Sign up for a free CPA practice exam and see how prepared you are for the actual exam.

Studying for the CPA exam can be an exhausting task. Within 18 months, you’ll need to pass 4 different exam sections that cover the basics and advanced fundamentals of accounting and business.

For most people, that means studying for hundreds of hours over weeks on end. Even so, roughly half of the people who take the exam fail their first time.

One of the best ways to avoid this outcome is to improve your studying efficiency with the help of a CPA exam study group. Why are such groups so effective, and how can you find one?

CPA study group benefits

Why CPA Exam Study Groups Are Beneficial

There are several advantages to joining a CPA exam study group. They include:

Accountability and motivation. First, joining a group is a great way to hold yourself responsible for studying and can serve as an excellent source of motivation. If you know a group of people are expecting to see you and anticipate you will have learned more about a given topic, you’ll be much more likely to follow through with your study plans.
Consistent scheduling and time allocation. Groups are also useful because they focus on the goal of passing the exam. They meet regularly, like clockwork, and tend to allocate time as efficiently as possible to help all members of the group study and perform better.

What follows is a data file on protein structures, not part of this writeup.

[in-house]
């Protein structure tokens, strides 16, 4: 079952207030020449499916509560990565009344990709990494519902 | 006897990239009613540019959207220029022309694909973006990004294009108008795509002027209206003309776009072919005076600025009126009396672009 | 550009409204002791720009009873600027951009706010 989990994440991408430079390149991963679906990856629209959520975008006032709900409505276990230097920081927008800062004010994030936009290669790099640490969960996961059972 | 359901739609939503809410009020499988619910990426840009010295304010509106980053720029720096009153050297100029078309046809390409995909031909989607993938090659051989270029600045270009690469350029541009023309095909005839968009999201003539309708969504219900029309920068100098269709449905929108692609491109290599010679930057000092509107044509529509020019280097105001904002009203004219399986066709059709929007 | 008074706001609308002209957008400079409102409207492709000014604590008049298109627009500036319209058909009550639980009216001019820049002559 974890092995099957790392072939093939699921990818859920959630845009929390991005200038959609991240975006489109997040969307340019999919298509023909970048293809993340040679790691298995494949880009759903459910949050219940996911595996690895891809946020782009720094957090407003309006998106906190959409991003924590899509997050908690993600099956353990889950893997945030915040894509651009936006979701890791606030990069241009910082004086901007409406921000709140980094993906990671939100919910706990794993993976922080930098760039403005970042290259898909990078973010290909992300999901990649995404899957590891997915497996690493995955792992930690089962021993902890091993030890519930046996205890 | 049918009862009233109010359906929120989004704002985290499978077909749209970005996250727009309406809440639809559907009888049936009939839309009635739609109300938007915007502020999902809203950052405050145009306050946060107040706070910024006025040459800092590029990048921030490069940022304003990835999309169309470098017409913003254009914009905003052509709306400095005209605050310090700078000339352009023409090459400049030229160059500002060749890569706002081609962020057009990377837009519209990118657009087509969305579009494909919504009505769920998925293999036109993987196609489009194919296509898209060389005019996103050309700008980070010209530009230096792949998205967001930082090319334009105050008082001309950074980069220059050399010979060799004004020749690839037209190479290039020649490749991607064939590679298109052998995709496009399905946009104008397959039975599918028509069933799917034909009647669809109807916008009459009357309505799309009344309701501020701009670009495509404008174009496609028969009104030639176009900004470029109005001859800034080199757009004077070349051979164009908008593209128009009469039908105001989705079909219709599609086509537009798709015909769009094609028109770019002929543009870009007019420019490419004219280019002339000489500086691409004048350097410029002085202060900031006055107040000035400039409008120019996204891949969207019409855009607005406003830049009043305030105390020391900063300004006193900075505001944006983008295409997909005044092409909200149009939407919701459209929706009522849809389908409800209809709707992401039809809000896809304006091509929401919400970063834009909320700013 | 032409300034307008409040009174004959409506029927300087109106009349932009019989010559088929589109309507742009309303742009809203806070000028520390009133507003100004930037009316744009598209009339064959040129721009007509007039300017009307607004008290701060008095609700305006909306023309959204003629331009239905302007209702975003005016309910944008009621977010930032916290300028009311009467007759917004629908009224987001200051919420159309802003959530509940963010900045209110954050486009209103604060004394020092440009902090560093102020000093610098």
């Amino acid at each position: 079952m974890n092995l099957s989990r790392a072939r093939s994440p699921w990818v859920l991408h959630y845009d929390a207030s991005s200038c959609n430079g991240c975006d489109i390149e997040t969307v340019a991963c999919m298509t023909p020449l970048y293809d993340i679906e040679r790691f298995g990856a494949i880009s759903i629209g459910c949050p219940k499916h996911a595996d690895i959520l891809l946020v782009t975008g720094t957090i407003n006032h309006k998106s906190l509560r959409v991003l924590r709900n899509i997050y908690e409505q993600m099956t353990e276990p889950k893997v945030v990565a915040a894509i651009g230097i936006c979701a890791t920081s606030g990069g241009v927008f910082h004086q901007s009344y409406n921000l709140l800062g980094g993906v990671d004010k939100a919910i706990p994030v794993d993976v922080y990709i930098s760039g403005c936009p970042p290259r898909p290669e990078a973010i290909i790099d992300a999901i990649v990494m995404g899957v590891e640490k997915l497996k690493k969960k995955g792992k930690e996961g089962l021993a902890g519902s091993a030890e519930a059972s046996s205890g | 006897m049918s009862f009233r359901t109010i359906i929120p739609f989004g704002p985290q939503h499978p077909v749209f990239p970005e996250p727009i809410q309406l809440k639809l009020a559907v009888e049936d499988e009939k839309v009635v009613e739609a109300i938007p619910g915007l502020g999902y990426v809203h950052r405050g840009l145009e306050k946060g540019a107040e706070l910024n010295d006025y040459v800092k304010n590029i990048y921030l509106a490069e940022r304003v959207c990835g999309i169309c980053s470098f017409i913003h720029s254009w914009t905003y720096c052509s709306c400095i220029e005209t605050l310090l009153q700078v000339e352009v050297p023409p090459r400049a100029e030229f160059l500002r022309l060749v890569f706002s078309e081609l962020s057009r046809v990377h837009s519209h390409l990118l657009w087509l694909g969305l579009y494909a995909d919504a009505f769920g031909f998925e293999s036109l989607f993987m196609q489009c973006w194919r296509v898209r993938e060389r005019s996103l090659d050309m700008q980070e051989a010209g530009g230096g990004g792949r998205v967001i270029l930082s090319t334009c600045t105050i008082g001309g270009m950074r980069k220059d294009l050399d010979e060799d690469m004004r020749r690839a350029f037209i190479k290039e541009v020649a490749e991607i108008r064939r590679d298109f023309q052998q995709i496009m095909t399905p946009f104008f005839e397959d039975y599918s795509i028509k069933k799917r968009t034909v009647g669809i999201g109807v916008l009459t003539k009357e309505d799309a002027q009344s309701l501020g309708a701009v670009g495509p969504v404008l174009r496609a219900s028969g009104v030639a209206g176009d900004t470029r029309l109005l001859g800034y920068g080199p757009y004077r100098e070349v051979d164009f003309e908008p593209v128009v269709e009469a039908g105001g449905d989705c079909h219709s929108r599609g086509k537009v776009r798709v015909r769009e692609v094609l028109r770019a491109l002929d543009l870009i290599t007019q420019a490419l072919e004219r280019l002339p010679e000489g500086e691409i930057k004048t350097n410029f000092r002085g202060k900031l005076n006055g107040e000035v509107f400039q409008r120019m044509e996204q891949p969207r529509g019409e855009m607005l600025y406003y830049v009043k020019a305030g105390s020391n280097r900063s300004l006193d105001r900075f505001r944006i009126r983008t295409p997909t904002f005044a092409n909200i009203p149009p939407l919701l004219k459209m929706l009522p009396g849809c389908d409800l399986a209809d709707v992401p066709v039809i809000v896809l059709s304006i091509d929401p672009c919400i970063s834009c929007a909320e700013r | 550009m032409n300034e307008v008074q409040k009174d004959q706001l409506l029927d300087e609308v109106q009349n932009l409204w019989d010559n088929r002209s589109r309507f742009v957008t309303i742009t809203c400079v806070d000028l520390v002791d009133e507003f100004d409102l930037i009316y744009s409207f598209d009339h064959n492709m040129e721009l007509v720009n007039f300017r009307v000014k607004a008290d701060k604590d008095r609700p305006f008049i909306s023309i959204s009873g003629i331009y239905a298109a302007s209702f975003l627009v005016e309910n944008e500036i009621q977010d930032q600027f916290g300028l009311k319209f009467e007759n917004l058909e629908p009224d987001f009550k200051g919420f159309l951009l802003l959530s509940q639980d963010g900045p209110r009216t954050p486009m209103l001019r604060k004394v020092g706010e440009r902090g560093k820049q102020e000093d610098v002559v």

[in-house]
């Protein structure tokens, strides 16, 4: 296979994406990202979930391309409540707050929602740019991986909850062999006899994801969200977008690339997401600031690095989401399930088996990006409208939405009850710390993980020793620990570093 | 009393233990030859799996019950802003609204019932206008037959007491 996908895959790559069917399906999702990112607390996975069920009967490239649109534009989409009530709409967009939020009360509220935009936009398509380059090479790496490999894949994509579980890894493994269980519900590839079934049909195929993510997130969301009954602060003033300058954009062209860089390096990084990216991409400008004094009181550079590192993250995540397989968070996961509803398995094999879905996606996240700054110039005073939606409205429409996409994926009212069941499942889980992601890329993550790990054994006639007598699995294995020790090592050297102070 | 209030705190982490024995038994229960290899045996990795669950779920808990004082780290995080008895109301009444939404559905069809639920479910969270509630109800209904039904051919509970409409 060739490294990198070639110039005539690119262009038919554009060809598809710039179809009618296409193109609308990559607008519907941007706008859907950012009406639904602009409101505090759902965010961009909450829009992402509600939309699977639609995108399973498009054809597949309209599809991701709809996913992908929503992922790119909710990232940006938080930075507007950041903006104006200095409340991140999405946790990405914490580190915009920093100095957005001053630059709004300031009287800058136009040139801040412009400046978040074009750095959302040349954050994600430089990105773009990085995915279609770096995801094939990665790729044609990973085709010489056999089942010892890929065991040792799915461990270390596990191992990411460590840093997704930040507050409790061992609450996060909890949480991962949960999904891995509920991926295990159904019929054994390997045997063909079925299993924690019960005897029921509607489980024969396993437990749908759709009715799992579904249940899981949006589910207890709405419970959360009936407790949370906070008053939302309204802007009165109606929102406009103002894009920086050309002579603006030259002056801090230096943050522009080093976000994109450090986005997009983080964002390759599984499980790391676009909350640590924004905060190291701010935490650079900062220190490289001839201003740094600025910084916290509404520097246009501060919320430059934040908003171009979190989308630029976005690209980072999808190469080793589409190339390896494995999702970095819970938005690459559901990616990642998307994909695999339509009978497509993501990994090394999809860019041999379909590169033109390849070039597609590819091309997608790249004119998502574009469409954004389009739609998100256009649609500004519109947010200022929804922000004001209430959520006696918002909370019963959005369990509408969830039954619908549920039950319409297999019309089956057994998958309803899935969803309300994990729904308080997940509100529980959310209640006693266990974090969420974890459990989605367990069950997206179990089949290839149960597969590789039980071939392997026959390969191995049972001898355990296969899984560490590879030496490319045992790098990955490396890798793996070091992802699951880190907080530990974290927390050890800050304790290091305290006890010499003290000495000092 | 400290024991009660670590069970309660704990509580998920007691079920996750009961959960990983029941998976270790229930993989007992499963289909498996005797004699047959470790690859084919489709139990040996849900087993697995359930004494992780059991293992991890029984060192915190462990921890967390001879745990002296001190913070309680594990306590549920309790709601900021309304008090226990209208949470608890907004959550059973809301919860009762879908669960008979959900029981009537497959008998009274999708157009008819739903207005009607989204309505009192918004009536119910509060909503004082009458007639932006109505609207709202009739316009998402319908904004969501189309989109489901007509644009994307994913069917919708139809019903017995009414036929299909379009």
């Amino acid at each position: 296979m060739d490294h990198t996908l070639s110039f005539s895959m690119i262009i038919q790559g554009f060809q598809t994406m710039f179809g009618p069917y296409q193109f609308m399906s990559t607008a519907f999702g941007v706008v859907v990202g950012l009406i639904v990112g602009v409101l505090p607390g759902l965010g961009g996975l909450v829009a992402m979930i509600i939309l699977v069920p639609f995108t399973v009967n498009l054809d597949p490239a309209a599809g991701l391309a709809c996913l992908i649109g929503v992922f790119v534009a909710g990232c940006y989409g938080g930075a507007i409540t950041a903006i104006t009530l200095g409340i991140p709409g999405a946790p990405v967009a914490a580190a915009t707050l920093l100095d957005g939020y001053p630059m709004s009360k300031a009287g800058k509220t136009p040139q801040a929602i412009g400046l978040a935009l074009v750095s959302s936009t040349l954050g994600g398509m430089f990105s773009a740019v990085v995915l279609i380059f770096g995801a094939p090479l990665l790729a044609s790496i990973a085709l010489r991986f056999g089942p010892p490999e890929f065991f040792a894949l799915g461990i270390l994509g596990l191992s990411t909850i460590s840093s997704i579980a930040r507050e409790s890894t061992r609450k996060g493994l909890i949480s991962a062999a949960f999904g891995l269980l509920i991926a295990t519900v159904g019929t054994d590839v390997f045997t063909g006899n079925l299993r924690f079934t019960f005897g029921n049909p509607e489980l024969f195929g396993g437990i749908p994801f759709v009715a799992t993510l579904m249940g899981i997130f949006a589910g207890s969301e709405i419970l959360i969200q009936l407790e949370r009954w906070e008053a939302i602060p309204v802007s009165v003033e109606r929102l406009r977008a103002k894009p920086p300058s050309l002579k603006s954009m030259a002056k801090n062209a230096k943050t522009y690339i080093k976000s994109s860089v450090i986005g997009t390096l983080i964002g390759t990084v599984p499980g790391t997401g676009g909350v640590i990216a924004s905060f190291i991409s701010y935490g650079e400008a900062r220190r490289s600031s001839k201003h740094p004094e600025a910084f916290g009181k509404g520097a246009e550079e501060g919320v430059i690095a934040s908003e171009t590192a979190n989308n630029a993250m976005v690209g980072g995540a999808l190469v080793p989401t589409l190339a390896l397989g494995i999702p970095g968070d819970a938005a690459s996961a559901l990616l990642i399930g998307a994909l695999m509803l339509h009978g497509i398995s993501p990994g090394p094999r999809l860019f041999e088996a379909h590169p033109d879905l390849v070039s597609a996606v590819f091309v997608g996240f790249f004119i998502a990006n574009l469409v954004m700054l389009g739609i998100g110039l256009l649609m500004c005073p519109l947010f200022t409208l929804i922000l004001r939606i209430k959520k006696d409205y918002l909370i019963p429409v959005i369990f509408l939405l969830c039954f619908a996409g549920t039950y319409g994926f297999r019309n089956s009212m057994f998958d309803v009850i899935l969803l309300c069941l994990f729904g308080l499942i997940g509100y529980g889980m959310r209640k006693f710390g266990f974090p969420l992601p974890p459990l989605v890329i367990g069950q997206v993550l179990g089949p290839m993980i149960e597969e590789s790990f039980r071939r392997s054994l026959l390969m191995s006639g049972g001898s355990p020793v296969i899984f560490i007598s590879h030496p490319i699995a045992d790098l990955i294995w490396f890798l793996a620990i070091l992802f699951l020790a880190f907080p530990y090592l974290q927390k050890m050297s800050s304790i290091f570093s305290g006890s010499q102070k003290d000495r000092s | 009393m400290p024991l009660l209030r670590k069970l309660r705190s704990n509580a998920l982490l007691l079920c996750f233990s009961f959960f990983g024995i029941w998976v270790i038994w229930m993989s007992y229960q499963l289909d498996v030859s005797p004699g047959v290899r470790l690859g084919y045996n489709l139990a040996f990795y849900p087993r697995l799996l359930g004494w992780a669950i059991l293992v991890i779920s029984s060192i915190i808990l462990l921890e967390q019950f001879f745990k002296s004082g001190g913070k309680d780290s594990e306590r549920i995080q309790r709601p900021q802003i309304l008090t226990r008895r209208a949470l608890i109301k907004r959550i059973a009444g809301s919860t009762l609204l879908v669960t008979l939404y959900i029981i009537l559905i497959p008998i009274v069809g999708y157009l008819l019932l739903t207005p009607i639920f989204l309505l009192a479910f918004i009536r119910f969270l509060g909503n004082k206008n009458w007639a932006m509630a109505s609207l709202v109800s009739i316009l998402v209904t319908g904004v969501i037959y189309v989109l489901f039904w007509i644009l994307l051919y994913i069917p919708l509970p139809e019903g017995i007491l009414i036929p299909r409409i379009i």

Sources to answer questions and address concerns. Some sections of the CPA exam are complicated and can be confusing and/or especially hard to learn for new accountants. While you might get stuck studying on your own, when you belong to a study group you can turn to them for answers to those tricky questions. That way, you’re less likely to hit a dead end.
Differing perspectives and explanations. Not everyone will have the same takeaways from the learning material. A concept that seems foreign to one person will make instant intuitive sense to another. Joining a group enables you to tap into a diverse collection of minds and learn from them in ways you wouldn’t be able to on your own.
New studying techniques and approaches. Similarly, each person who comes to the group will have a unique history and perspective with regard to studying. This is a great way to learn new techniques for learning effectively. You might possibly share some of your own tricks with the group.
Mental and emotional support. Finally, studying for the CPA exam with a group is beneficial for mental and emotional support. Studying and taking the exam are stressful, and if you’re not well supported, the pressure could get to you. The people you study with are all going to undergo the same stress, so you can all support one another.

How to find a CPA study group

Where to Look for a CPA Exam Study Group

Do you know where to find a CPA study group? You can start by looking:

Within your firm. Are there other accountants in your company who are also preparing to take the exam?
Within your graduating class. If you graduated with a degree in accounting, chances are many of your classmates are also apt to be getting ready to take the exam.